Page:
Data privacy issues will be on the agenda when the Indiana Technology and Innovation Association hosts its annual conference later this month.
The event, which takes place from 10 a.m. to 4 p.m. Aug. 25 at 16 Tech, 1220 Waterway Blvd., is expected to attract 100 or more tech industry executives and state and local elected elected officials.
“It’s our marquee event of the year, our largest event,” said Jennifer Hallowell, the ITIA’s executive director. Established in 2018, the ITIA serves as a lobbying group for Indiana’s tech industry.
The event will feature a panel discussion on data privacy—a topic of keen interest for the ITIA and its constituents. Among the panelists is state Sen. Liz Brown, a Fort Wayne Republican who introduced data privacy legislation during the Legislature’s 2022 regular session—and who intends to do so again in the 2023 session.
Starting with California in 2018, a handful of states have passed comprehensive data privacy legislation, and many other states, including Indiana, have considered such legislation.
In Indiana, Brown’s bill passed the Senate but failed to advance in the House by the time the session ended in March. The House version of that bill would have, among other things, given consumers the right to have their personal data corrected or deleted and required data controllers to perform data protection assessments.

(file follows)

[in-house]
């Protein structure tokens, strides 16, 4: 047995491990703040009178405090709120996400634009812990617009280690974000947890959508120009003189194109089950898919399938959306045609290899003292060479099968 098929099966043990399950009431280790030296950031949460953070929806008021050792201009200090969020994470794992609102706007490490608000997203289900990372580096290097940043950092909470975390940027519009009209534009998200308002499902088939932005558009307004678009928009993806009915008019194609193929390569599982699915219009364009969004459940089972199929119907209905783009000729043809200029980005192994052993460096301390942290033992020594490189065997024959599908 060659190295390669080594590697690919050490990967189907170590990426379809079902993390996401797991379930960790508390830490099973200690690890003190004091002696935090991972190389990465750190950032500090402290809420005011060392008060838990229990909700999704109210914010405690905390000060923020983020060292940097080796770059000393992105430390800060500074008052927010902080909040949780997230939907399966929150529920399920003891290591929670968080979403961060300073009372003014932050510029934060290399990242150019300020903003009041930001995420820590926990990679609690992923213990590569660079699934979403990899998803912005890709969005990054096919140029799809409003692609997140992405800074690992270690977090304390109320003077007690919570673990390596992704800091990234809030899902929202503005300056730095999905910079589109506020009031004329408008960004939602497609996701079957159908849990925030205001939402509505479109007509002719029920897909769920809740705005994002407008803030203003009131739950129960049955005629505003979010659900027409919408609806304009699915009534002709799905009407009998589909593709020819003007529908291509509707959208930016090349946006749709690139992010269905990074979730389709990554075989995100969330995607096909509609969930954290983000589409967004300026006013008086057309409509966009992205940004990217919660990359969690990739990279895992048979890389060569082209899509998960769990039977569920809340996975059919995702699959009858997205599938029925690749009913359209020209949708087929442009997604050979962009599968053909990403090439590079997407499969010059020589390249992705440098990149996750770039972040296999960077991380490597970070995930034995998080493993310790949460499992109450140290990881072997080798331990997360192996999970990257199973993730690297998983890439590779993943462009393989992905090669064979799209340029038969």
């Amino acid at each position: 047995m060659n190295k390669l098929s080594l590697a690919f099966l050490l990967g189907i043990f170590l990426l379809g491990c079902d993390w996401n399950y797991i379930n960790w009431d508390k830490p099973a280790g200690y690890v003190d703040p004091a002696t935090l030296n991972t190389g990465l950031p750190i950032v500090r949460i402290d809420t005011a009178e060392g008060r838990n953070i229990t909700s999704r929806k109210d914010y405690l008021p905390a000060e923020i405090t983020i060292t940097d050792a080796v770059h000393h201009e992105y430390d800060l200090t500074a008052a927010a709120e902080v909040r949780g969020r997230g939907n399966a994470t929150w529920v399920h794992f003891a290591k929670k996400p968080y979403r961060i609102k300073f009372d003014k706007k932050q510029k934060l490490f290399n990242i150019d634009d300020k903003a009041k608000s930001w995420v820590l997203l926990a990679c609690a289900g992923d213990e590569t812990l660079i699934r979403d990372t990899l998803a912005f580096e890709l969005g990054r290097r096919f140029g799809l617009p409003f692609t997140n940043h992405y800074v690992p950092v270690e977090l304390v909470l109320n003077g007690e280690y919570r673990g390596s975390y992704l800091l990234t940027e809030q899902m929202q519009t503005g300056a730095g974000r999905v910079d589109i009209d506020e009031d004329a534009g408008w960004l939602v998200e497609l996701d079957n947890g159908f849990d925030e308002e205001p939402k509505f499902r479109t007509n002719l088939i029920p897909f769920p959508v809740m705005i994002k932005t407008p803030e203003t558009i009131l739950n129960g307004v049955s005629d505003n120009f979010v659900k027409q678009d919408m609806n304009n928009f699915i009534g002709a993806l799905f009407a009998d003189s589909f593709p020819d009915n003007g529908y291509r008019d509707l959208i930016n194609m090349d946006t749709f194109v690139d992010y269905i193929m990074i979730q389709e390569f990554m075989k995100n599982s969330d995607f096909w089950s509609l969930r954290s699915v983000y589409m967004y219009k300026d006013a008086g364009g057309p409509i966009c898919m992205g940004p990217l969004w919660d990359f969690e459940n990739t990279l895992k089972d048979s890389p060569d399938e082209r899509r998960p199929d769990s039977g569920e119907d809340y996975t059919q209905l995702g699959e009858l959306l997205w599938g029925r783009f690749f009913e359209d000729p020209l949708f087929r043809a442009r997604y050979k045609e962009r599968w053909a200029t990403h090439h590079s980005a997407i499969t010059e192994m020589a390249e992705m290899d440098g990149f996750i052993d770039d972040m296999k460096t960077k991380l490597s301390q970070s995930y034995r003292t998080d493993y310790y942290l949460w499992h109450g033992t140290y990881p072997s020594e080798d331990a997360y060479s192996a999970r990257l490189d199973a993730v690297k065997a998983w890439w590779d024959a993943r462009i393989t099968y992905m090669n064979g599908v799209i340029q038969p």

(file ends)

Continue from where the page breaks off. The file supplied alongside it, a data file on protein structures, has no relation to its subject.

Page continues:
An aide to Brown said the senator plans to file the House version of that bill again for the 2023 legislative session.
Hallowell said the ITIA’s members would prefer to operate under one federal data privacy law “so that we didn’t have a 50-state patchwork.”
Since companies must comply with the law of each state in which they do business, having different data privacy rules in each state can create a lot of complexity for Hoosier businesses who may have customers around the country.
But since national-level data privacy legislation hasn’t yet emerged in the United States as it has in the European Union, Indiana and other states are working on their own legislation.
“States aren’t going to wait on the federal government,” Hallowell said.
In addition to the data privacy discussion, the ITIA’s conference agenda will also include a broader preview of ITIA’s 2023 policy agenda as well as remarks from Christopher Day, the new CEO at Indianapolis-based Elevate Ventures.
Tickets to the event are $199 for non-members. ITIA members and up to two of their guests get in free. Additional details and the registration portal can be found here.